You just launched your new e-commerce website and things are going great … for a week. Soon website traffic is suddenly down and sales are subsequently are down. What gives? What happened?
Here are some of the reasons that the majority of sites have when their site launch or re-launch isn’t ranking as well as expected and what you can do to fix them.
#1 Identify the Problem and Source
First, make sure Google Analytics and Webmaster Tools are connected to your website. If they already are, then, great. Generally, you want to wait two weeks. Almost 95% of the time, if you do a new website and sales tank, it is due to a poorly managed website migration with search engine optimization in mind. The other 5% is poorly managed conversion rate optimization due to checkout times or some other technical errors. For the purpose of this post we will focus on the first, which is poor search engine optimization management in the website build.
#2 Look at Analytics or Webmaster Tools
First look in Google Analytics at your sources of traffic. Go to your acquisition traffic and segment your traffic into organic, direct, referral, email, social, etc. Did all other types of traffic remain the same, but organic search traffic dropped? If so, then we have our culprit. If direct, paid, email, or referral dropped, but organic search did not, check your affiliate links or links from your PPC campaigns. Did the right URLs get redirected to the new ones on your new launch? For example: example.com/category/product-string to example.com/category/new-product-string.
You can also look into Google Webmaster Tools and SEMRush. If you notice a big drop in either of the tools, then you can pretty much blame the SEO efforts – or SEO mistakes – on the new launch. Here are some tips below to fix the SEO efforts.
#3 Look at Indexing Pages
Go through a bunch of your category pages, homepage, product pages, and blog pages. Go into the source code and click “control + F”, and then type in Follow or Index. See if, in your code, it indexes the pages and allows the search engines to crawl the page. If you see “noindex” or “nofollow”, you need to remove them and make them index or follow, because Google simply is not crawling the pages based on your request. This is generally done by the website company, to not have the new site be indexed at the same time as the old site before launch, and it was carelessly forgotten to be removed upon launch. You can also check webmaster tools for blocked resources.
#4 Look at Meta Information and Content
Compare the old site to the new one. Did all of the content move over? Did you move the correct meta information, such as title tags, over to the new pages? If not, this could be a huge reason. If your old website had great meta information and content, yet you didn’t bring it over, why would Google still value your pages? You basically made less valuable pages for the searcher. If so, immediately move over the missing content and meta information.
#5 No 301 Redirects
If the company that developed the website and changed the URL structure did not mention 301 redirects, you are in trouble. Make sure they properly implemented all of the 301 redirects from the old pages to the new ones. This includes categories and products. Basically, any page that went from example.com/category/product-2223 to example.com/category/product-name needs to have an 301 redirect from old to new. Or, you can just wait for Google Webmaster Tools/Ahrefs to give you a broken backlink report and 301 redirect those, although this approach will take much longer to resolve as you wait for those errors to show up.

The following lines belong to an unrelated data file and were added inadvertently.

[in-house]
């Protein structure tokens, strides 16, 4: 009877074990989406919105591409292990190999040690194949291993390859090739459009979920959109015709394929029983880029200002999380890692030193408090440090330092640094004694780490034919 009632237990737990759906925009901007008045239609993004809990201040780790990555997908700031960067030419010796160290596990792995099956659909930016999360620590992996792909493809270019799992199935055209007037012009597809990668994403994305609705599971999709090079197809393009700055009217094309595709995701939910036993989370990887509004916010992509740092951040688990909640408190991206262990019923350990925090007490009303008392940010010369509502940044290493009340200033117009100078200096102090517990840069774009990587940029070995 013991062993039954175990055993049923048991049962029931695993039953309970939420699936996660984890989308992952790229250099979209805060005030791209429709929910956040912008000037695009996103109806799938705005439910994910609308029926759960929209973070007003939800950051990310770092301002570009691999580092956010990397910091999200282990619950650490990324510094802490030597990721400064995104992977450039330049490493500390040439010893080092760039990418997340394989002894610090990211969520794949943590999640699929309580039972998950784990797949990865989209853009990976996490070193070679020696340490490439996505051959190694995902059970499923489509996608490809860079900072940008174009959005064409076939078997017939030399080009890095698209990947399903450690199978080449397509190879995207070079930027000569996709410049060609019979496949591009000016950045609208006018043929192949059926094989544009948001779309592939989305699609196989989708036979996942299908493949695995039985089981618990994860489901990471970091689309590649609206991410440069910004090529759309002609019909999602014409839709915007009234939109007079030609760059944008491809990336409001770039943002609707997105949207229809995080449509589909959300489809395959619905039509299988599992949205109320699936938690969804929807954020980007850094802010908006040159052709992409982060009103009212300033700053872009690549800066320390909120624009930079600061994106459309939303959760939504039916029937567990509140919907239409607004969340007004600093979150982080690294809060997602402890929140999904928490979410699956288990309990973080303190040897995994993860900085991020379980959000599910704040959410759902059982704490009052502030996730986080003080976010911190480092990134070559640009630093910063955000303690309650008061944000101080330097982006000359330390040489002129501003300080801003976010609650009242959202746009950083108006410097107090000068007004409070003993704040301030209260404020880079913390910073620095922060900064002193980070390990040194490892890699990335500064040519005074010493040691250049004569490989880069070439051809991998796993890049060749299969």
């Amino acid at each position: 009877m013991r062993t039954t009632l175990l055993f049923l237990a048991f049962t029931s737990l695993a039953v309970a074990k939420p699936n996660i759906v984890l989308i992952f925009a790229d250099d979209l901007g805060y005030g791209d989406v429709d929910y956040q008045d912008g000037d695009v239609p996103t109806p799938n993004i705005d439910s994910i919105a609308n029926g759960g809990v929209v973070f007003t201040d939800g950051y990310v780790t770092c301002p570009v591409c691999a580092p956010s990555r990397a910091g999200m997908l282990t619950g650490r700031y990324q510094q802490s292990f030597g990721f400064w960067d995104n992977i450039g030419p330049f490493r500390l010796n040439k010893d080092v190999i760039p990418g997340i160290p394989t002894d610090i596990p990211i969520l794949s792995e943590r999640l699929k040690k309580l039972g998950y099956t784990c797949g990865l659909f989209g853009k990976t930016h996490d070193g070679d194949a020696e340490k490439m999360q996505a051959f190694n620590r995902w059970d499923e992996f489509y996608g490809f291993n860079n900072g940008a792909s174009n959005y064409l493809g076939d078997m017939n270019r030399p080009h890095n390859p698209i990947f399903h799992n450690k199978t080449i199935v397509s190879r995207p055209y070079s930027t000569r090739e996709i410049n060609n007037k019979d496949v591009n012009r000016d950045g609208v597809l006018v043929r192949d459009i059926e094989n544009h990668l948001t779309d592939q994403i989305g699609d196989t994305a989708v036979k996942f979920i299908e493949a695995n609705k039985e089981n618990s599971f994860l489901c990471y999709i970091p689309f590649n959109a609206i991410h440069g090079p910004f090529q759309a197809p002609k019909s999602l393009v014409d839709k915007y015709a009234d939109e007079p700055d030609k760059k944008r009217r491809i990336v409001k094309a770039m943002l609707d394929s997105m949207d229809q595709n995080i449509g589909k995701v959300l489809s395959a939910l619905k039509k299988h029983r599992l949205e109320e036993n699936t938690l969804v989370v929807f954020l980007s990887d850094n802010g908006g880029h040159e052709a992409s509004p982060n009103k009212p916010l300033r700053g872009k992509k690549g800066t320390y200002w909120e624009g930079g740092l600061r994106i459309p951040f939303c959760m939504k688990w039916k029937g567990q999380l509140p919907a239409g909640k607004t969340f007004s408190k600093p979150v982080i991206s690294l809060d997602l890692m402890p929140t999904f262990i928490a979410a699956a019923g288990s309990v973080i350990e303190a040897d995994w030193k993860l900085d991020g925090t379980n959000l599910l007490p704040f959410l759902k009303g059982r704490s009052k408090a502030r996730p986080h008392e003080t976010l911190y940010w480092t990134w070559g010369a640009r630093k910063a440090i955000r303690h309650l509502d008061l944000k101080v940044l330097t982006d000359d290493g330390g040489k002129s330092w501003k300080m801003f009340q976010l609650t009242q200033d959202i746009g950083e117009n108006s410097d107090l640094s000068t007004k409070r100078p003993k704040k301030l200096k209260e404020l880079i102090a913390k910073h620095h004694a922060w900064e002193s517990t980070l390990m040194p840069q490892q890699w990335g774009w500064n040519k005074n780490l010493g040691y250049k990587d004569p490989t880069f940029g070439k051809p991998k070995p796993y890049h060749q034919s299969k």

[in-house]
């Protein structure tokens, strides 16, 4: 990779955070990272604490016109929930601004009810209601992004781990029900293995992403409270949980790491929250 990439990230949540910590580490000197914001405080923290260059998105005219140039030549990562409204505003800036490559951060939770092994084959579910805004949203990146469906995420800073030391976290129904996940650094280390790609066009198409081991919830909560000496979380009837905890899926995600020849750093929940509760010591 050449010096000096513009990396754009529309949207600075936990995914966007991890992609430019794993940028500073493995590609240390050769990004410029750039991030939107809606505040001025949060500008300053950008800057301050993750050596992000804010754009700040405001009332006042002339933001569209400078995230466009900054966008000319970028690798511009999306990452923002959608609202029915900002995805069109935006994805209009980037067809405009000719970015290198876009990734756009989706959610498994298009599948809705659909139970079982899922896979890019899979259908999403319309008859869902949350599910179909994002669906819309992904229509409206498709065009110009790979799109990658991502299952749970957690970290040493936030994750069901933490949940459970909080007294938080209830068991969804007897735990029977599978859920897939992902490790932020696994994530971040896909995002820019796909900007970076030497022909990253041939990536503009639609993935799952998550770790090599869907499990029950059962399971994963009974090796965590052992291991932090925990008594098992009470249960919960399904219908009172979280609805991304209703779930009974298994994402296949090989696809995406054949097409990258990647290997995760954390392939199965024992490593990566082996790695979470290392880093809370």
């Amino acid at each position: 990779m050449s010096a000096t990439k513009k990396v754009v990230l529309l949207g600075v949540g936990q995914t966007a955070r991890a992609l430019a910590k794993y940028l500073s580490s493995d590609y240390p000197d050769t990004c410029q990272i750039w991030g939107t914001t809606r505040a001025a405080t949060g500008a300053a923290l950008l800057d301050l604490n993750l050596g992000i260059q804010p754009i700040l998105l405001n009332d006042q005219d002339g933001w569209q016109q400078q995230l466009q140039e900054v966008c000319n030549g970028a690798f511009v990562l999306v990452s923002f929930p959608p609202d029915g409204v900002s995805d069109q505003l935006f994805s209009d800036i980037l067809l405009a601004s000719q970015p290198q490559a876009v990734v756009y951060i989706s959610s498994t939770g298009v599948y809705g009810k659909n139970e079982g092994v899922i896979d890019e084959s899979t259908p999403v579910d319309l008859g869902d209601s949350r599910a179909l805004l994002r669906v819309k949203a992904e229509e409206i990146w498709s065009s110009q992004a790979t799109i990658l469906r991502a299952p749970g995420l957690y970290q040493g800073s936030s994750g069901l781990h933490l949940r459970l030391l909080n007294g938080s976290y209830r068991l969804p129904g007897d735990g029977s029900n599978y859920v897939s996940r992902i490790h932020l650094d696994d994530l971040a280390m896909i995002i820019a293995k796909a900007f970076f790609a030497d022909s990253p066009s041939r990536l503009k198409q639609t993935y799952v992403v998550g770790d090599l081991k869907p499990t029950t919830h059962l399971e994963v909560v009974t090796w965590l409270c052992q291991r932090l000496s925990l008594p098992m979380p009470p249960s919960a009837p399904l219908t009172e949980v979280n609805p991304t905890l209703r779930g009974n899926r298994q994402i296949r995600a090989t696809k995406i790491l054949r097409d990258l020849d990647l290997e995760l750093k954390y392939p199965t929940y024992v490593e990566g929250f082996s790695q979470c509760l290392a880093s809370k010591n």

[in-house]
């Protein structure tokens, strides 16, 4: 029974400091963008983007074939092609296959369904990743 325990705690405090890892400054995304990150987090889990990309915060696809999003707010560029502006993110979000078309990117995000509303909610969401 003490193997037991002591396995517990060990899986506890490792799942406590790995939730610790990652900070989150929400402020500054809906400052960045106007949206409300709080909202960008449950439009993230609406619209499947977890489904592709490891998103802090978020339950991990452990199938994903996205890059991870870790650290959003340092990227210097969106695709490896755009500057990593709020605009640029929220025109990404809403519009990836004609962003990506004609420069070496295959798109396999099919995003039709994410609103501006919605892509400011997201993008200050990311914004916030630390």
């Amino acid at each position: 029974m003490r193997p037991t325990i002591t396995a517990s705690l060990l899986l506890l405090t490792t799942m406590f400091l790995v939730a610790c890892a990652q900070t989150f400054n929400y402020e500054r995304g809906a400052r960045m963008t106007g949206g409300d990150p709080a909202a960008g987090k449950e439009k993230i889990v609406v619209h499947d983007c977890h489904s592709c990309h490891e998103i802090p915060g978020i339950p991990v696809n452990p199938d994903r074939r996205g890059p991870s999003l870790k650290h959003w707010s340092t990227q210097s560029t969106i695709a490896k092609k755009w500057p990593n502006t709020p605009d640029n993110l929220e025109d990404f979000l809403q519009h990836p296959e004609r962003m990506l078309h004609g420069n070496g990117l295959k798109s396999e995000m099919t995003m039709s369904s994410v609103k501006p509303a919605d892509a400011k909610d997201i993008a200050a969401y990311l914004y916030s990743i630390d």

#6 Check the Source Code
This is one of our staples. Go into the source code on category pages, product page, and the homepage, and make sure all of the lines of code are properly tagged. <P> on paragraph text, <h1> on your first header (not breadcrumbs, navigations, logo, etc. …), and again, double check to make sure all of the meta information is properly filled in while you are looking at the source code.
#7 Category & Product Audit
The last large thing to look at are your categories and products. Did you remove any products and categories for the new site? If you removed a lot of key categories or products that you were ranking for, that is generally a huge issue, as that causes a large drop of whatever those products and categories were ranking for. And don’t forget, people find the breadcrumb trails for categories and products useful when they show in the search results.
If you tried all of the above, and it still does not work, or you don’t see a recovery after 2 weeks to a month—get an SEO specialist or company on your side to help correct the problem—or, especially, if you have no idea how to the do the above! But even for site owners that think they are pretty SEO savvy, it isn’t unusual for even them to make a mistake that can result in a loss of rankings, or worse, the loss of indexed pages in Google.
Latest posts by Ron Dod (see all)
- Common SEO Problems With E-Commerce Site Launches - April 7, 2016
- How SEO and PPC Can Work Together to Maximize ROI - March 8, 2016
- Using SEO Research to Discover Why Organic Rankings Dropped - February 18, 2016
- New Ways to Use the SEO Tools in Your Toolbox - February 3, 2016